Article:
Inciting a Riot
“Urging or instigating other persons to riot, but shall not be deemed to mean the mere oral or written (1) advocacy of ideas or (2) expression of belief, not involving advocacy of any act or acts of violence or assertion of the rightness of, or the right to commit, any such act or acts.” 18 USCDisorderly Conduct Charge? Call (800) 949-1736.
In a riot, offenses occur rapidly enough to overwhelm the police. From the rioter’s viewpoint, there is safety in numbers. The point at which an unruly crowd becomes a riot, is when the police lose control. In the Los Angeles riot, the police actually pulled back from the trouble when it became obvious to everyone, including themselves, that there was nothing constructive they could do.
Police will often consider a protest that gets a little bit rowdy a “riot” and overcharge the offense as something more serious that what really occurred. These attempts to calm down or disperse the crowd will frequently have the opposite impact.
What is Inciting a Riot?
A riot is essentially thought of as mob mentality. A riot can occur as the direct result of many things, and can certainly be blamed on one individual. Noted historical psychological authority, Sigmund Freud viewed crowds as crazed, criminal, unanimous masses of anonymous individuals who had ceded psychological control of themselves to the group mind and whose behavior was being directly controlled by the mob.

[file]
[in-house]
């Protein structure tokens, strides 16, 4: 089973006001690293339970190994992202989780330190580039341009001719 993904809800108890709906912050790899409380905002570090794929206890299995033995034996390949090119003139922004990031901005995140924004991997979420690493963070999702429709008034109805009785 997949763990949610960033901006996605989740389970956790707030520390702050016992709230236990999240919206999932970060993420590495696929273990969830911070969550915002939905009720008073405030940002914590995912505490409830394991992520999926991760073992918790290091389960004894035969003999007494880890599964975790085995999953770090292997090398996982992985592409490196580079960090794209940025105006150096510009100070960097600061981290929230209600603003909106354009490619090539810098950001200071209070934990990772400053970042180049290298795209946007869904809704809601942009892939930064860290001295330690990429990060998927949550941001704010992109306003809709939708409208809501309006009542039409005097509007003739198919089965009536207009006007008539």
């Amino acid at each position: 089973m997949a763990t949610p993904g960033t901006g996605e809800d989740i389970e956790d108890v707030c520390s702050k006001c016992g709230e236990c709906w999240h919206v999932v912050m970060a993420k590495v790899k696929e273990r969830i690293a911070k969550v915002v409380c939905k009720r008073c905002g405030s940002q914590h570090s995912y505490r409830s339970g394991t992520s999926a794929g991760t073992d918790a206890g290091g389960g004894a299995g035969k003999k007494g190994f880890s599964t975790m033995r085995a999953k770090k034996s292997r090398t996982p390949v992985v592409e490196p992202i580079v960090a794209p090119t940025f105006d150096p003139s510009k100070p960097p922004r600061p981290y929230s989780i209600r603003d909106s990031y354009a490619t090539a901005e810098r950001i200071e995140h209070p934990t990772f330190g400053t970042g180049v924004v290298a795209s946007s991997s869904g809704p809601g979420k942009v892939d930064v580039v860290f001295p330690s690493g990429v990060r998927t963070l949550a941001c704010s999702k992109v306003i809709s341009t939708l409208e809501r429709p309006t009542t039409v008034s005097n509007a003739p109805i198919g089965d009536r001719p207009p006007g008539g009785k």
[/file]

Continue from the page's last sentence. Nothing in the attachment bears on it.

The notion of mob psychology and riots, still lives on. But in general, riots, and race riots specifically, are incidents in which all those involved have a motive for participating. Everyone involved in rioting makes purposeful choices about their own behavior, but they are sometimes coordinated by an individual or group of individuals, and those are the people who are usually charged with inciting a riot.
A typical inciting a riot charge is nowhere near as dramatic as it sounds. Being rowdy and angry within a group could be enough to get you arrested and accused of this criminal offense.
Engaging in a Riot
This is usually a lesser charge than inciting, but is merely “participating” with some number of people, typically 5 or more.
The language under one state law in North Dakota defines it as “by tumultuous and violent conduct creates grave danger of damage or injury to property or persons or substantially obstructs law enforcement or other government function.”
It is a low-level misdemeanor offense.